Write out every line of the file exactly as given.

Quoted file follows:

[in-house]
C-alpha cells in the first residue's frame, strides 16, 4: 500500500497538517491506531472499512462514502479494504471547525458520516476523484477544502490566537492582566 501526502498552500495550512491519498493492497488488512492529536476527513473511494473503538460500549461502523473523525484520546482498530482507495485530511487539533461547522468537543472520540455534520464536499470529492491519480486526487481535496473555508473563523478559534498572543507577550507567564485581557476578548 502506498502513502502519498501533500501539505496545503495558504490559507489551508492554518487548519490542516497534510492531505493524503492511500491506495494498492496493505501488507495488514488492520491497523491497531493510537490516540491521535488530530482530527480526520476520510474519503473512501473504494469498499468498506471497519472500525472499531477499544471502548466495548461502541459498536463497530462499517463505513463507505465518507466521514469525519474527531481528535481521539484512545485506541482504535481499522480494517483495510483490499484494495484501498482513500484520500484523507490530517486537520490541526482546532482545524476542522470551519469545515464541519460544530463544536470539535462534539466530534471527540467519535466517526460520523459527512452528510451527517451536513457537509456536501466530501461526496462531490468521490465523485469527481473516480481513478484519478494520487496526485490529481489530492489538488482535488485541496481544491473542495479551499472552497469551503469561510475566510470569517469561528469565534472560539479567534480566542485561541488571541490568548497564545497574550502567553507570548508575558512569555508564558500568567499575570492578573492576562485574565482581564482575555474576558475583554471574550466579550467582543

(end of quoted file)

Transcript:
[in-house]
C-alpha cells in the first residue's frame, strides 16, 4: 500500500497538517491506531472499512462514502479494504471547525458520516476523484477544502490566537492582566 501526502498552500495550512491519498493492497488488512492529536476527513473511494473503538460500549461502523473523525484520546482498530482507495485530511487539533461547522468537543472520540455534520464536499470529492491519480486526487481535496473555508473563523478559534498572543507577550507567564485581557476578548 502506498502513502502519498501533500501539505496545503495558504490559507489551508492554518487548519490542516497534510492531505493524503492511500491506495494498492496493505501488507495488514488492520491497523491497531493510537490516540491521535488530530482530527480526520476520510474519503473512501473504494469498499468498506471497519472500525472499531477499544471502548466495548461502541459498536463497530462499517463505513463507505465518507466521514469525519474527531481528535481521539484512545485506541482504535481499522480494517483495510483490499484494495484501498482513500484520500484523507490530517486537520490541526482546532482545524476542522470551519469545515464541519460544530463544536470539535462534539466530534471527540467519535466517526460520523459527512452528510451527517451536513457537509456536501466530501461526496462531490468521490465523485469527481473516480481513478484519478494520487496526485490529481489530492489538488482535488485541496481544491473542495479551499472552497469551503469561510475566510470569517469561528469565534472560539479567534480566542485561541488571541490568548497564545497574550502567553507570548508575558512569555508564558500568567499575570492578573492576562485574565482581564482575555474576558475583554471574550466579550467582543